Texas taxpayers wasted $37 million on a failed state program intended to help low-income middle schools cut student obesity rates through physical fitness, according to new study by the University of Texas at Austin.
The four year grant for the failed childhood obesity school program, Texas Fitness Now, funded schools to purchase sports and gym equipment from 2007 to 2011. Between 2007-09, money went to the poorest 24 percent of Texas middle schools; and in 2009-11, it went to the poorest 40 percent of middle schools, UT News reported.
One-quarter of the money was originally meant for nutrition, but a much smaller ratio of about seven percent of the 2009-10 funds went to healthy eating initiatives, said Paul von Hippel, study co-author and assistant professor at the university’s LBJ School of Public Affairs.
The study, “The Effects of School Physical Education Grants on Obesity, Fitness, and Academic Achievement,” analyzed obesity rates at more than 1,150 middle schools enrolling more than 770,000 students per year.
The public schools spent most of the $37 million in state grants on sports gear and fitness equipment. The grants did not reduce obesity but did increase fitness.
Funded by the State Legislature, Texas Fitness Now started in the 2007-08 school year and ended in 2011 during recessionary times when lawmakers cut education spending. The public schools got to keep the equipment they bought over the four years, the study said, so that these fitness benefits were not lost after the program ended.
Researchers found that the greatest health benefits to students were in measures of strength, and were greater for girls than boys. Both sexes could do more push-ups and faster shuttle runs, though. Girls could complete more curl-ups, a higher trunk life, and had a better sit and reach but the grants did not increase shoulder flexibility or help the middle school students run a mile more quickly, noted the study.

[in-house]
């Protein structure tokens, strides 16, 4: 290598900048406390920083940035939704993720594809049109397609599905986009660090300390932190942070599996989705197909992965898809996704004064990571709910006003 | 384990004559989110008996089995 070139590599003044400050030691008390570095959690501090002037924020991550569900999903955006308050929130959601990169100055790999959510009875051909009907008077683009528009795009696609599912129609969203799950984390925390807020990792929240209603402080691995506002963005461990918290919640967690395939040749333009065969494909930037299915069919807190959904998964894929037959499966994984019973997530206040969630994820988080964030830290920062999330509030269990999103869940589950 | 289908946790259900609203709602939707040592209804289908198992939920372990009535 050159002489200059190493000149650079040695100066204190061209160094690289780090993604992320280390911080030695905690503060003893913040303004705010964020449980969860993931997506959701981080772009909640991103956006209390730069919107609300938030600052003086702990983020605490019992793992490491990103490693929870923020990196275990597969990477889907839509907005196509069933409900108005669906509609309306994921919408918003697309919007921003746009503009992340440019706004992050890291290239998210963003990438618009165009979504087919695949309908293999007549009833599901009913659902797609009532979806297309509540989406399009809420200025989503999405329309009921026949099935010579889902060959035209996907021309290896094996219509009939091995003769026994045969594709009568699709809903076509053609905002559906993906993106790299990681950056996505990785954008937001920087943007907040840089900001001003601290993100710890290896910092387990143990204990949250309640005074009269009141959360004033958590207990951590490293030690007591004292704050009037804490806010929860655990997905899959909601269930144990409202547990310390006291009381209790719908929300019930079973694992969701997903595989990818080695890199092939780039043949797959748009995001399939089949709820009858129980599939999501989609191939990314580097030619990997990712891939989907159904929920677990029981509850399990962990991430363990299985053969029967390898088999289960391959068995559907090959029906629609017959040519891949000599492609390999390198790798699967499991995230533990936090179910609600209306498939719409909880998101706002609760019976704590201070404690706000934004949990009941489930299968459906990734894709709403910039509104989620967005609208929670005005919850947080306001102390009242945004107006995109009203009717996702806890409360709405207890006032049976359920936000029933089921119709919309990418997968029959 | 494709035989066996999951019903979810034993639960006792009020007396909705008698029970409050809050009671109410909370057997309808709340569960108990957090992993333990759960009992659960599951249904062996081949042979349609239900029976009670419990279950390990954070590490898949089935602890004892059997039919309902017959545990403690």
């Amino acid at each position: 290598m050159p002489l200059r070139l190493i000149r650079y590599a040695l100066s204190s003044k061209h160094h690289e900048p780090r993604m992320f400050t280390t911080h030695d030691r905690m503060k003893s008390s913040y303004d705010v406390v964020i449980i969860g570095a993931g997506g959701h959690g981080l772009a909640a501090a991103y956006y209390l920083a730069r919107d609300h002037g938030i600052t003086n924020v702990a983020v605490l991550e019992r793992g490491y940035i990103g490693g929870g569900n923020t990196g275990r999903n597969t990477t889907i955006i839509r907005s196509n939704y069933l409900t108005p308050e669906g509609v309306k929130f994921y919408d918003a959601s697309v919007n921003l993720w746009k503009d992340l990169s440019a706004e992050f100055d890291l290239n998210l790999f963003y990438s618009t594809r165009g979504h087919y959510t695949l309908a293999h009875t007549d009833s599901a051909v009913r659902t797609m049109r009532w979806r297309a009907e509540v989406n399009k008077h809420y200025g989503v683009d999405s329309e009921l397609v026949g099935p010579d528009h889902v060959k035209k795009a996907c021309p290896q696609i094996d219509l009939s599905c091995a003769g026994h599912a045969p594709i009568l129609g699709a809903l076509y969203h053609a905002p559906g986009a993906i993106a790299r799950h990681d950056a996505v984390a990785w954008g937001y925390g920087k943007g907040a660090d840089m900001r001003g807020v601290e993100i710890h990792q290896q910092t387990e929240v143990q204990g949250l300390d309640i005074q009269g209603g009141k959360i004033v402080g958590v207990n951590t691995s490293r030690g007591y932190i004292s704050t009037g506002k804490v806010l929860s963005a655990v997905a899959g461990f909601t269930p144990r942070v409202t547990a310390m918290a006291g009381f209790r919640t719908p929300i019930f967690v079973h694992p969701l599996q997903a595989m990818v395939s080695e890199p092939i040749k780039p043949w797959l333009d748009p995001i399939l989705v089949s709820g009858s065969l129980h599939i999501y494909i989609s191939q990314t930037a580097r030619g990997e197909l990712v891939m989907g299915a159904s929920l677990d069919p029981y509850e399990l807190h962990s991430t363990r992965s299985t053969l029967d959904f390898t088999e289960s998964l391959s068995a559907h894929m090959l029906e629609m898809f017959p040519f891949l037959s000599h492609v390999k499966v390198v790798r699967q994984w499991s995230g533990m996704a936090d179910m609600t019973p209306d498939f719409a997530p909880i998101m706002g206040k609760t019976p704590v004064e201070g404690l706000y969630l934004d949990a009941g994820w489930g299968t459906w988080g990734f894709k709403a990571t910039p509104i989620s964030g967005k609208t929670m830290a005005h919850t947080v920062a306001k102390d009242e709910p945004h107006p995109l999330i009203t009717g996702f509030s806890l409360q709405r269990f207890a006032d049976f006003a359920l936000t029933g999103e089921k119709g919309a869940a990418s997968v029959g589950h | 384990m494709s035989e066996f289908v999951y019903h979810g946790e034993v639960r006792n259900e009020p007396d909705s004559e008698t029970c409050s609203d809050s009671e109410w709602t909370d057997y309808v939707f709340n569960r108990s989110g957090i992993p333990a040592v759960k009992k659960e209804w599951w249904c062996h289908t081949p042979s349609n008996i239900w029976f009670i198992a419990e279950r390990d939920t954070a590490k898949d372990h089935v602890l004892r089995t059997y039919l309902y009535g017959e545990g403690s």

“While the results may not be what we all would have hoped for, many middle schools in some of the poorest areas of our state were able to acquire needed fitness equipment,” Texas Education Agency (TEA) spokeswoman Debbie Ratcliffe said in a statement, according to the UT Center for Health and Social Policy (CHASP).
TEA administered the grant dollars. Ratcliffe added that increases in fitness for middle school boys and girls acknowledged in the study “may result in better health practices in the future.”
Von Hippel told San Antonio news radio 1200 WOAI that the problem with the program and other similar ones nationwide is that they focus solely on exercise.
“Physical education by itself has a very limited chance of reducing obesity,” he emphasized. “You need to intervene in the diet.”
Von Hippel added, “The state launched this program with limited evidence that it could reduce obesity and continued and then discontinued the program without much evidence of whether it was working or not.”
Texas Fitness Now creators predicted the grant program would boost students’ academic achievement and cognitive abilities “through increased fitness,” CHASP highlighted; but this did not happen. The program showed no effect on middle schoolers math and reading scores. The outcomes of these kind of physical education programs are often unknown.
The once promising Texas Fitness Now was featured in the 2012 HBO documentary “Weight of the Nation” that tackled the issue of obesity in America.
Austin‐based St. David’s Foundation funded the study conducted at the LBJ School of Public Affairs at UT-Austin. It is the largest study ever conducted on a physical education program.
Follow Merrill Hope on Twitter @OutOfTheBoxMom.